Entrepreneur Magazine 9s Hair Salon & Day Spa 1 Since the dawn of the new millen- nium,the stock market has been in a freefall and the economy has been in the doldrums.But it was a good time to start a hair salon and day spa 4 and it still is today. According to BizStats.com, an online small-business statistics source, in 2002, there were 1.4 million personal care serv- ices in the United States, 313,000 of which were beauty salons. The salon service in- dustry alone had revenues of $55.9 billion, up 3.2 percent from the previous year, while salon product sales rose 3.8 percent to $5.5 billion.
How was it possible for a serv- ice sector like the beauty industry to grow given the state of the economy? No doubt because many of the services offered by salons simply cannot be duplicat- ed at home 4or at least not duplicat- ed well. In addition, in an age where people freely shell out $59.95 a month for unlimited cellular serv- ice or hundreds of dollars to lease the latest SUV model with the most bells and whistles, the price of a haircut probably doesn 9t seem very high considering the lift it ... more. less.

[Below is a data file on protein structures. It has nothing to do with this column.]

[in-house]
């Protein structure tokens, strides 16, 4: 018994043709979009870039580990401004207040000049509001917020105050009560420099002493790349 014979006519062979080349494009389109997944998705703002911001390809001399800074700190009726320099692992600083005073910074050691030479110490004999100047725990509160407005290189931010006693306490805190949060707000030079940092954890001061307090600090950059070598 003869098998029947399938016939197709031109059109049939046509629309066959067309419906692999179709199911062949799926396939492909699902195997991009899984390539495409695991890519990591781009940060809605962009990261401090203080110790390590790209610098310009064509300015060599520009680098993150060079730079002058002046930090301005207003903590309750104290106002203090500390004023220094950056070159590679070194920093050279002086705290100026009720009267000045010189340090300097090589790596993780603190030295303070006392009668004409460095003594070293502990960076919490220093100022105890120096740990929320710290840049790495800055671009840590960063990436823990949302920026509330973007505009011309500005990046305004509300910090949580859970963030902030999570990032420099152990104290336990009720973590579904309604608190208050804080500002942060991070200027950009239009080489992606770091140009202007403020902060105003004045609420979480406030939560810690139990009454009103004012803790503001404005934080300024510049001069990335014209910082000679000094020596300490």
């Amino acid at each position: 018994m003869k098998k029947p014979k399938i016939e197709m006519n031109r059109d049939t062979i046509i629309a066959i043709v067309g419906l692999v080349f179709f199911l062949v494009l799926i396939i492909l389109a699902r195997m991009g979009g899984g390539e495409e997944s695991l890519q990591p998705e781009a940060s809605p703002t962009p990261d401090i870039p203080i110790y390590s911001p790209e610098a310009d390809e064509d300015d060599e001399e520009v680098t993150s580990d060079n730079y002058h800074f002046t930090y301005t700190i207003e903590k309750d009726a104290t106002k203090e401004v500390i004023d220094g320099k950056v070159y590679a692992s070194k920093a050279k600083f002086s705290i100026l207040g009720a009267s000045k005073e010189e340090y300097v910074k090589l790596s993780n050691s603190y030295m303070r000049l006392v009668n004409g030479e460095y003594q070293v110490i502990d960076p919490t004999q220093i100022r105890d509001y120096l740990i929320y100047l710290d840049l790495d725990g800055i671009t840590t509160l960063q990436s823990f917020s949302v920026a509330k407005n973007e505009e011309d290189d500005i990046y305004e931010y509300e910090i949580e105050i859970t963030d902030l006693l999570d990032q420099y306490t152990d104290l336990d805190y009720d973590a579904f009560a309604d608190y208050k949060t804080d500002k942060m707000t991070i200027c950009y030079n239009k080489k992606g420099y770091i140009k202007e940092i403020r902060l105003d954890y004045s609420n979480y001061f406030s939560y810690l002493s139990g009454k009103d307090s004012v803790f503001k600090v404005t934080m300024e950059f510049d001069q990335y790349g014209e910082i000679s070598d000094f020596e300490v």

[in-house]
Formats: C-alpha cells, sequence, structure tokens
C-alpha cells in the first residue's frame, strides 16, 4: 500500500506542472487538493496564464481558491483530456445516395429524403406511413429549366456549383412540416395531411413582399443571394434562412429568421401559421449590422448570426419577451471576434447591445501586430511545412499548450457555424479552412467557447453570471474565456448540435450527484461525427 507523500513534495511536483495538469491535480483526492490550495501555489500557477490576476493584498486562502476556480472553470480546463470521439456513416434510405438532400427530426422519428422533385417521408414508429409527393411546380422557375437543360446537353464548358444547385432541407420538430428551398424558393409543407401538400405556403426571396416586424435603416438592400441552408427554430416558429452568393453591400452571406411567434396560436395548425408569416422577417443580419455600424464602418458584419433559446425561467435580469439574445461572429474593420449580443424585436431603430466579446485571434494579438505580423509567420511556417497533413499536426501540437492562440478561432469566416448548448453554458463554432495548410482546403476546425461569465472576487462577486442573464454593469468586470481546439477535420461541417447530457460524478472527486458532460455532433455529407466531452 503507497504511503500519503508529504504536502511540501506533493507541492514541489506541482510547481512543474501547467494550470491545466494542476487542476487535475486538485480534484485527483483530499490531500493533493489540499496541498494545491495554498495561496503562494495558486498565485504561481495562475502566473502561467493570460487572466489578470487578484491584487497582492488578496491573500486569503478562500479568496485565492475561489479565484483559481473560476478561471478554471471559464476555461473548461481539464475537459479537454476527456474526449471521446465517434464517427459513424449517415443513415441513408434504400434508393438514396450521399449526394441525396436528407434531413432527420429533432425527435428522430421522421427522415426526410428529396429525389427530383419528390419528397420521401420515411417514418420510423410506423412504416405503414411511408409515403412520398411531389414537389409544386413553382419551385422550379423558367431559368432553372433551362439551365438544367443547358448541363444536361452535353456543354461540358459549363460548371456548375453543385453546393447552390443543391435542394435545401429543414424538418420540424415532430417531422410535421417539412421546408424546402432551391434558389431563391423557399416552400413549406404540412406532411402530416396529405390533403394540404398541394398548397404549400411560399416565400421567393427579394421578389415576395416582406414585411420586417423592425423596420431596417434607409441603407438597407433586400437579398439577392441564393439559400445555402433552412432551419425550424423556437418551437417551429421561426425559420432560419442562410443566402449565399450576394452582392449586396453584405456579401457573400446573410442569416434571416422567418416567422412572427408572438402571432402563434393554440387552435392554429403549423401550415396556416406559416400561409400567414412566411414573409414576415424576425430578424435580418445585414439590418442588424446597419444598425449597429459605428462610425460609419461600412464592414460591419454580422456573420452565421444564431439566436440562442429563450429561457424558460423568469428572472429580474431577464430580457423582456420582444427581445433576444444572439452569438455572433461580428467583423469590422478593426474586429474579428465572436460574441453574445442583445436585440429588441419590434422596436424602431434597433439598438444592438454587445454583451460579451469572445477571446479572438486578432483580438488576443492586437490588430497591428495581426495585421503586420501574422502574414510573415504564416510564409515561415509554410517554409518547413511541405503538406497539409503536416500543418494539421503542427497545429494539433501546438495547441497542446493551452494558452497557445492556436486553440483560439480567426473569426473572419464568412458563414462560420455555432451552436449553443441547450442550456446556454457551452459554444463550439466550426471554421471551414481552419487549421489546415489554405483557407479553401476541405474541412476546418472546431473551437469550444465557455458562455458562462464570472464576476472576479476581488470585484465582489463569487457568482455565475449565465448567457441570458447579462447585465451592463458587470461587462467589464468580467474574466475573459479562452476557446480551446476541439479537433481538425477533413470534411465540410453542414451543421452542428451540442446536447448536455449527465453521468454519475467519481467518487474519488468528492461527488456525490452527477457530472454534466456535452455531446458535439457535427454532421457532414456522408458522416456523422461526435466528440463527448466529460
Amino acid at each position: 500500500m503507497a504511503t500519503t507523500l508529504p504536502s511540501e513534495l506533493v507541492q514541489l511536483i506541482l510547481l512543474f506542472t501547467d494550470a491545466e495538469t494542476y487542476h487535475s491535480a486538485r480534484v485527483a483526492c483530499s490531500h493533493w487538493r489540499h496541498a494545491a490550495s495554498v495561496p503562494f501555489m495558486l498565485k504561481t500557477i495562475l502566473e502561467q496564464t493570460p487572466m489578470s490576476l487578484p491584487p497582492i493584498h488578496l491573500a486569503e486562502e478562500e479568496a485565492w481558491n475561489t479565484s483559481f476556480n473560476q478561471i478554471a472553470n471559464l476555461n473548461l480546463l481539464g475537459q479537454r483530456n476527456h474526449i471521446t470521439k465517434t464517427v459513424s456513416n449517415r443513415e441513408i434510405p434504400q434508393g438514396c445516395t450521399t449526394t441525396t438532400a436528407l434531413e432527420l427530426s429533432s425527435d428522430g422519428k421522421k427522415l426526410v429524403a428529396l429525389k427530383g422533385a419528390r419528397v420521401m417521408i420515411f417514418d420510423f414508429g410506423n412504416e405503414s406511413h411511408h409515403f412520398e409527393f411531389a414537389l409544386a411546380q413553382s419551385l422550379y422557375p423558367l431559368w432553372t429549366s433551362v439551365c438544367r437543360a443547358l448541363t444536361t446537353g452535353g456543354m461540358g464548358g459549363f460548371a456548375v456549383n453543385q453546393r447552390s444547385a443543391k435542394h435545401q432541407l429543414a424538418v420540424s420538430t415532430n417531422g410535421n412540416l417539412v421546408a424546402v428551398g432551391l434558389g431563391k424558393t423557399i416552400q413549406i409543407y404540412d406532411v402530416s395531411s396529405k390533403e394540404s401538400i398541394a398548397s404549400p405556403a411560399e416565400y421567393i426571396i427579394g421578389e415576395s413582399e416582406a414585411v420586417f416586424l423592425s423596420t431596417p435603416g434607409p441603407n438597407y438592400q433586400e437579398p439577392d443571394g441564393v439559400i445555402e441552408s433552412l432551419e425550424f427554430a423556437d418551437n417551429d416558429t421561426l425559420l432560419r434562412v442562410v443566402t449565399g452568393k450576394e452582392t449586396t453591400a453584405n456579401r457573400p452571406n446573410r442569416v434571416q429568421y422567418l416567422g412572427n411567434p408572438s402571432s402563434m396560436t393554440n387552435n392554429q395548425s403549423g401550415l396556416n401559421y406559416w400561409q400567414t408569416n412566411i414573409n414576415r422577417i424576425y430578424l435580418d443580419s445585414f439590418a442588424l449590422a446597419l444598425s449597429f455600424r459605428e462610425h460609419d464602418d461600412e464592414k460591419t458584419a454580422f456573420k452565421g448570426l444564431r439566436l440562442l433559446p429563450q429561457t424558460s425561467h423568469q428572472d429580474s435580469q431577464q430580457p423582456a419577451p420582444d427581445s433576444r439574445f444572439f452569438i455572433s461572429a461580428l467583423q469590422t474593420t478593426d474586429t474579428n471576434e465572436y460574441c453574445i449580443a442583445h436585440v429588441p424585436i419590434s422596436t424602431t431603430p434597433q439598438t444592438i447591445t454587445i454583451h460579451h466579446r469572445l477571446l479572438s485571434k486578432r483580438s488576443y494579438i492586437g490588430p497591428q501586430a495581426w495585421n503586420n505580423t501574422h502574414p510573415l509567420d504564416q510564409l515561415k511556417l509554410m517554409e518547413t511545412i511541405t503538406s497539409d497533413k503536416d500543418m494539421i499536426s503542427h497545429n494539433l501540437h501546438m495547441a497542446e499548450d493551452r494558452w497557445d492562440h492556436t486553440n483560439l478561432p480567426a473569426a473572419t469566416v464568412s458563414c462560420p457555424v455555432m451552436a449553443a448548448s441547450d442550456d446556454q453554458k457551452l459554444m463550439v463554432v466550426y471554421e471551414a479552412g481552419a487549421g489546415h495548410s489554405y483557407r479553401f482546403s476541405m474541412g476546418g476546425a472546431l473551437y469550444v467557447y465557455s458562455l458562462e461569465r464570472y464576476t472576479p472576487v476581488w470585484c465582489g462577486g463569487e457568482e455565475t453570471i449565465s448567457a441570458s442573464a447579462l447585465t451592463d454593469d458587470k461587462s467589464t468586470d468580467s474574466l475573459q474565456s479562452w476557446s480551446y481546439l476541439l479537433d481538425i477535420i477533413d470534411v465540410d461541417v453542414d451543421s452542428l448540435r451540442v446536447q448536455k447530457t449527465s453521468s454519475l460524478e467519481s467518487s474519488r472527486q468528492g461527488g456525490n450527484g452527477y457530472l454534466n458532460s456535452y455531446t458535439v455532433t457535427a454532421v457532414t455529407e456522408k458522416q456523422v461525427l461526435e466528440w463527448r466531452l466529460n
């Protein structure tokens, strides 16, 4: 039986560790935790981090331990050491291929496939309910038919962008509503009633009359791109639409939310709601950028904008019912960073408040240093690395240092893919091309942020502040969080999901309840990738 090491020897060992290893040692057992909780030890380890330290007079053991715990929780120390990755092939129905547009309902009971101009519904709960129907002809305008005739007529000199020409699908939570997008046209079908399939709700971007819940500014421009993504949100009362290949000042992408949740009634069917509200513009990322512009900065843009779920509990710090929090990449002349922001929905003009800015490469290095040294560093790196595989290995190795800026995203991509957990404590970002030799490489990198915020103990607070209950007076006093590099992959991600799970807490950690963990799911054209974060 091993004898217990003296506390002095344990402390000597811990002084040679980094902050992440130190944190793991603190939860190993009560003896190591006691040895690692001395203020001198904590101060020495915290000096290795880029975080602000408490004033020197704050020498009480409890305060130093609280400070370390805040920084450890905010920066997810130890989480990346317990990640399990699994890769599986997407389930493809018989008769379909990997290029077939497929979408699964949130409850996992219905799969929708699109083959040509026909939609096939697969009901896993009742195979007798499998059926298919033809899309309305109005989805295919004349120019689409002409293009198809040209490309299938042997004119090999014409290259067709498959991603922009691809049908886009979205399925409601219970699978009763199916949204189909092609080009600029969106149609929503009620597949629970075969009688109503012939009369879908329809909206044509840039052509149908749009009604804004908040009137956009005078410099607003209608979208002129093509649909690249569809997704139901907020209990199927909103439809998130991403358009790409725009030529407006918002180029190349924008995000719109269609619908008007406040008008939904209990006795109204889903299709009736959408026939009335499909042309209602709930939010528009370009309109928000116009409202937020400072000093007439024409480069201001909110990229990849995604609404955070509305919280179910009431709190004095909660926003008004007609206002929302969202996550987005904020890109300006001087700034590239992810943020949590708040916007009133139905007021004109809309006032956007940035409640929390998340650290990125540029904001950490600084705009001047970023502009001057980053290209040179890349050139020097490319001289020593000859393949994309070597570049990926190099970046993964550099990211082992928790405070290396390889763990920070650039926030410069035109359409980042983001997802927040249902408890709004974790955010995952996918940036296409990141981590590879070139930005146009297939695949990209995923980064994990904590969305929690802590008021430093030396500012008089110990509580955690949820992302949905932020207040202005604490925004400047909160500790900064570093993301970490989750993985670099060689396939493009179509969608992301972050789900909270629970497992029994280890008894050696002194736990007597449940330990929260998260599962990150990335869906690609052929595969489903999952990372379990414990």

can give your spirits.<br><br> Also, the baby boomers, who now constitute the largest population segment in America, are more than willing and are financially able to spend money on any personal care service they perceive will make them look younger and more attractive. No doubt as a result of their driving desire for a youthful appear- ance, the hair color segment of the salon industry continues to grow, according to Professional Consultants and Resources, a Plano, Texas, marketing and consulting Jrm. Coloring alone brought in $10.4 billion for the beauty industry in 2002.<br><br> The spa industry is faring equally well. According to the 2002 Spa Industry Study published by the International Spa Associ- ation, the industry grew 114 percent be- tween 2000 and 2002, while the number of spa visits grew 71 percent between 1999 and 2001. The U.S.<br><br> spa industry totaled nearly $11 billion in revenues in 2001, a lit- tle more than half of which was generated by treatment rooms like those found at des- Chapter 1 Hair Today, Hair Tomorrow tination spas. The generators of a signifi- cant portion of the remaining revenue were beauty salons and retail products. And if that 9s not enough to make you think seri- ously about starting a day spa when you crank up that new hair salon, consider this: 68 percent of the nearly 156 million spa vis- its made in 2001 were made to day spas.<br><br> Earning Potential What all this prosperity means to you is that the prospects for people who own personal care businesses are bright. The 2003 Job Demand Survey , distributed by the National Accrediting Commission of Cosmetology Arts and Sciences, indicat- ed that average total income (including tips) for salon owners was $53,150 in 2002, although it 9s possible to earn much more depending on where and how you do business. For instance, two salon owners earned $120,000 in 2002.<br><br> Both expect to do even better in 2003. A search of the Internet revealed that there isn 9t any other data available to indi- cate exactly how well the owners of sa- lon/spas are doing. So sufJce it to say that total wages and salaries for the estimated 282,000 employees in the spa industry were almost $5 billion across the entire industry in 2001.<br><br> And the figures keep growing every year. A Look Back Although the recent interest in personal care services may seem like a new trend, the reality is that hair care has long been a part of human culture&in fact, probably for as long as humans have been on the planet. The earliest record of personal hair care dates back 2.5 million years ago, when brushes used to create cave paintings in Spain and France were adapted for use in hair groom- ing.<br><br> More recently, archeologists have found evidence that cosmetics were used by the Egyptians as early as the fourth millennium BC (for proof, just check out the golden sar- cophagus of the boy king Tutankhamen with its heavily painted visage), as well as ancient artifacts of eye makeup. Although hairdressing techniques have evolved throughout the ages, some things have stayed the same. Primitive men, in- cluding Native Americans, tied feathers, beads and other objects into their hair, which they wore long and flowing to de- note status and intimidate enemies.<br><br> Persian noblemen curled their hair and beards, and even used henna to stain them red. Men of- ten wore wigs throughout the ages, in- cluding during the 18th century when their wigs were powdered and styled with a queue, or long ponytail, that hung down their back. Women were equally fashion- able throughout history, using yellow soap to dye their hair blonde in republican Rome, or coiling their tresses into styles that at times were covered by a caul (net) or em- bellished with jewels or golden ornaments.<br><br> Interestingly, many of the innovations in hair design that are still with us today orig- inated in the late 19th century. The Marcel wave, also known as the Jnger wave, was Jrst created around 1890 using heated irons. The hot-blast dryer, which evolved into to- day 9s blow dryer, was also invented at this time.<br><br> Madam C.J. Walker, a former slave, formulated products that could soften and straighten the hair of black women. She lat- er became the Jrst African American woman to earn $1 million.<br><br> The Jrst elec- tric haircutter, consisting of a comb with a platinum wire that was heated and used to burn Chapter 1 Hair Today, Hair Tomorrow 2 Fun Fact The Jrst known school for hairdressing in the United States was established in Chicago in 1890. Entrepreneur Magazine 9s Hair Salon & Day Spa 3 off the ends of the hair, was invented around the turn of the century. A Look Forward It wasn 9t uncommon for hair to be scorched by these hot tools until it was the texture of coarse wool.<br><br> Nowadays, hair-care techniques are much gentler, and the rea- sons people choose to visit salons are di- verse. These reasons include: Ï They want to look great for a special oc- casion, like the prom, a wedding or a party. Ï They want the same 9do as their favorite celebrity (who could forget Jennifer Anis- ton 9s choppy layers or Farrah Fawcett 9s feathered sides?).<br><br> Ï They want to change their look by perm- ing, coloring or straightening their tresses. Ï They want to correct the damage caused by overprocessing done by amateurs (them- selves included). Ï They want to update their look (like es- chewing the Jackie Kennedy bob they 9ve worn since Jackie 9s husband was president).<br><br> Ï They want to look like a new person (like going from mousy brown to ravishing red). All this is good news, considering the bad hairdos that have been popular recently (think mullets and Technicolor mohawks) and the trend toward gleaming chrome domes as sported by NBA players in the past decade. So now your mission, should you choose to accept it, is to start a great new salon with the right rep so people will leave the boring salon they 9ve been frequenting and make a mad dash to your door.<br><br> The Opportunities There are three ways you can make your mark on the hair industry. You can open a franchise hair salon, in which you pay money upfront for the privilege of opening that salon using someone else 9s established name (which gives you an instant reputa- tion) and its resources (like advertising cam- paigns). You can buy an established salon from someone who is retiring from the business, has tired of the business, or has damaged the business and forced it into bankruptcy (all three happen every day).<br><br> A third option is to establish your own salon using your own money, your own inge- nuity and your own optimism that hard work and talent will win out. While you 9ll Jnd a list of well-known hair franchises in the Appendix of this book, the Year Total Salon Industry % Growth Over Revenue (in billions) Previous Year 2002$3.03.8 2003$3.23.6 2004$3.33.8 2005$3.44.0 2006$3.54.1 2007$3.74.2 Source: Modern Salon/Vance Publishing Industry Historical And Growth Projections Chapter 1 Hair Today, Hair Tomorrow 4 Take this short quiz to see if you have what it takes to be a successful salon/spa owner: 1. Can you supervise and motivate giggly teens, chatty 20-somethings, menopausal manicurists and the other 64 common types of employees?<br><br> Q Yes Q No 2. Has your hair been at least two different colors in the past six months? Q Yes Q No 3.<br><br> Can you juggle up to a dozen tasks at once for 12 hours straight and still have enough energy to drive home at night? Q Yes Q No 4. Do you prefer to nap in the nearest hydraulic chair rather than go home?<br><br> Q Yes Q No 5. Do you do windows and fold towels? Q Yes Q No 6.<br><br> Do you like to do windows and fold towels? Q Yes Q No 7. Can you write massive tax payment checks to the IRS every quarter without staging a four-county taxpayer revolt?<br><br> Q Yes Q No 8. Would red ink on your balance statement make you sob more than the Jlm cAn Affair to Remember d? Q Yes Q No 9.<br><br> Would you cringe if someone playfully referred to your salon as a cclip joint d? Q Yes Q No 10 . Do you automatically rotate hair-care product bottles on the shelf so the labels are facing out, even in the grocery store?<br><br> Q Yes Q No Scoring: 9-10: You 9re a shear genius. 5-8: Your career is lookin 9 good. 1-4: Better get set for a long learning curl.<br><br> 0: Keep buying those lottery tickets. Salon Savvy Survey Entrepreneur Magazine 9s Hair Salon & Day Spa 5 real focus of this how-to guide will be on starting your own salon/spa from scratch. And just as a side note: When we say csa- lon d throughout the book, we mean salon and day spa, as the title on the cover of the book indicates.<br><br> Since the tools necessary to open both are basi- cally the same, it seemed redundant to say csalon/spa d over and over. The speciJcs re- lating just to the spa end of the business, from the types of equipment needed and the types of services you can offer, are dis- cussed in detail in Chapter 8. By the way, before we move on to the nuts and bolts 4or shall we say the sham- poo and conditioner 4of the salon industry, there is one more type of salon that bears mentioning here because it 9s so prevalent in the beauty business.<br><br> Booth rental salons are owned by a person (or persons) who basically is the landlord for a group of hair- stylists and other service providers working under his or her roof. As the landlord, the salon owner/operator collects a Kat monthly fee from the service providers, for which they have the privilege of using salon space and nonremovable equipment like a styling station and chair. The renters, in turn, are considered independent contractors who must provide their own supplies (everything from hair dryers to perm rods), set their own hours, book their own appointments and have their own key to the building.<br><br> Or at least that 9s the way the IRS expects booth rentals to work. If you pay your renters a commission, provide items like backbar supplies and towels, schedule ap- pointments, process credit card transactions, and/or offer beneJts like paid vacations and insurance, then you have employees rather than independent contractors. And you can be sure that the IRS will not smile benev- olently upon your Kedgling business ven- ture if you try to pass them off as inde- pendent contractors.<br><br> If you 9d like to know more about the dis- tinctions between employees and inde- pendent contractors like booth renters, pick up a copy of Publication 1779: Independent Contractor or Employee , from the IRS Web site at www.irs.gov or your local IRS Jeld office. But for the purposes of this book, we 9ll assume you are not establishing a booth rental operation, but rather a full- Kedged salon and day spa. So what does it take to be a successful salon/spa entrepreneur?<br><br> First, it helps to be a risk taker, says John Palmieri, owner of Scizzors in Shrewsbury, Massachusetts. cIt 9s to your advantage to jump in and just do it, d Palmieri says. cDon 9t overanalyze the process or you won 9t get anything done.<br><br> Take a chance 4open the door and start let- ting customers in. d Leslie Rice, co-owner of Goldwaves Sa- lonand Spa in Fort Worth, Texas, believes you have to be willing to try anything to succeed. cIf you 9re scared, you 9ll hinder your growth. Instead, go for it, then re-evaluate what doesn 9t work and Jx it, d Rice says.<br><br> cYou have to be able to see the big pic- ture and not get bogged down in the de- tails, d says Sasha Rash, owner of La Jolie Salon in Princeton, New Jersey. According to Vander E. Harris Jr., presi- dent of the National Black Hair Association, cYou have to have determination and an entrepreneurial mind-set to be successful.<br><br> You also need vision and goals. d Take the cSalon Savvy Survey d on page 4 to Jnd out if you 9re cut out to own and run a salon. A thirst for knowledge, a strong constitu- tion and an indefatigable spirit are also traits Stat Fact There are approxi- mately 1.6 million cosmetology pro- fessionals employed in salons and barber shops in the United States. the entrepreneurs interviewed for this book said were necessary for success.<br><br> Now add a dash of humor and a pinch of determination to that mixture, and you definitely have a recipe for success. We 9ll help you get cook- ing with the advice found in this book. Chapter 1 Hair Today, Hair Tomorrow 6<br><br>